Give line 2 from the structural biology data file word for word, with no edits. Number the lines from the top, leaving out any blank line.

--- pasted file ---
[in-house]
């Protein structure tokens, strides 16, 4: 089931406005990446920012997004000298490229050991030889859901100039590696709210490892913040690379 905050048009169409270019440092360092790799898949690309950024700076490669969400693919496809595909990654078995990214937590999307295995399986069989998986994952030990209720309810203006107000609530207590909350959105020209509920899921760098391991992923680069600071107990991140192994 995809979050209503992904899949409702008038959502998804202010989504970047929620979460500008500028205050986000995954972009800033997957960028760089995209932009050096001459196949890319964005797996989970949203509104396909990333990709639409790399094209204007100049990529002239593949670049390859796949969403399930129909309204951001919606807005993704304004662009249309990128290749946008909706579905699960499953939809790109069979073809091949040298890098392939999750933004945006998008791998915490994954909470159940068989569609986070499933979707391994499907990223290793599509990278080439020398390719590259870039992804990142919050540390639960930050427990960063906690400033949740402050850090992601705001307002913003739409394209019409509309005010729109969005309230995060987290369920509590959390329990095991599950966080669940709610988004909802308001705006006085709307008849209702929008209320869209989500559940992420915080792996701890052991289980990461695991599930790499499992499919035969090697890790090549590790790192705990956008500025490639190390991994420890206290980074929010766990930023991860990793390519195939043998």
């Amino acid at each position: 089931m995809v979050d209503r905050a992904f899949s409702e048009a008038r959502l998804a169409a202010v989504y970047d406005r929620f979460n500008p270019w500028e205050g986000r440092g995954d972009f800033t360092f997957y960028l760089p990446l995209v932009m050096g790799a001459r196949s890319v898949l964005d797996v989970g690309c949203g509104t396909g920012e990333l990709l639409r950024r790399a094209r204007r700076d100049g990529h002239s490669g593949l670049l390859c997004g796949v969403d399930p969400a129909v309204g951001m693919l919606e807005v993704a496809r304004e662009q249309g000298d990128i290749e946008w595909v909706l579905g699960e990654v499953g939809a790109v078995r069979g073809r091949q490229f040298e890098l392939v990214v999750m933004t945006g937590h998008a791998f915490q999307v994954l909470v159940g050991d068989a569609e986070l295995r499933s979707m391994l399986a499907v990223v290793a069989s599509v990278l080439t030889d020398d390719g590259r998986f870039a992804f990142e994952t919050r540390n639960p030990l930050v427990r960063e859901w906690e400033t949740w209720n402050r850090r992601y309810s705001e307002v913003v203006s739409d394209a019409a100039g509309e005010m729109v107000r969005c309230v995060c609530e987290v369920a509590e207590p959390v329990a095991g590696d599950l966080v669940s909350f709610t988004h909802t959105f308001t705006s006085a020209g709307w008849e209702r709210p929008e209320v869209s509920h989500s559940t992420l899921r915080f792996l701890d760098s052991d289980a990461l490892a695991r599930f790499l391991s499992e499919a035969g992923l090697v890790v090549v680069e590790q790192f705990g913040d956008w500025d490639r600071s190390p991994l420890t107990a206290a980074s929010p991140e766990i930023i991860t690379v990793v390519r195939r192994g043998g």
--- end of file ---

């Protein structure tokens, strides 16, 4: 089931406005990446920012997004000298490229050991030889859901100039590696709210490892913040690379 905050048009169409270019440092360092790799898949690309950024700076490669969400693919496809595909990654078995990214937590999307295995399986069989998986994952030990209720309810203006107000609530207590909350959105020209509920899921760098391991992923680069600071107990991140192994 995809979050209503992904899949409702008038959502998804202010989504970047929620979460500008500028205050986000995954972009800033997957960028760089995209932009050096001459196949890319964005797996989970949203509104396909990333990709639409790399094209204007100049990529002239593949670049390859796949969403399930129909309204951001919606807005993704304004662009249309990128290749946008909706579905699960499953939809790109069979073809091949040298890098392939999750933004945006998008791998915490994954909470159940068989569609986070499933979707391994499907990223290793599509990278080439020398390719590259870039992804990142919050540390639960930050427990960063906690400033949740402050850090992601705001307002913003739409394209019409509309005010729109969005309230995060987290369920509590959390329990095991599950966080669940709610988004909802308001705006006085709307008849209702929008209320869209989500559940992420915080792996701890052991289980990461695991599930790499499992499919035969090697890790090549590790790192705990956008500025490639190390991994420890206290980074929010766990930023991860990793390519195939043998």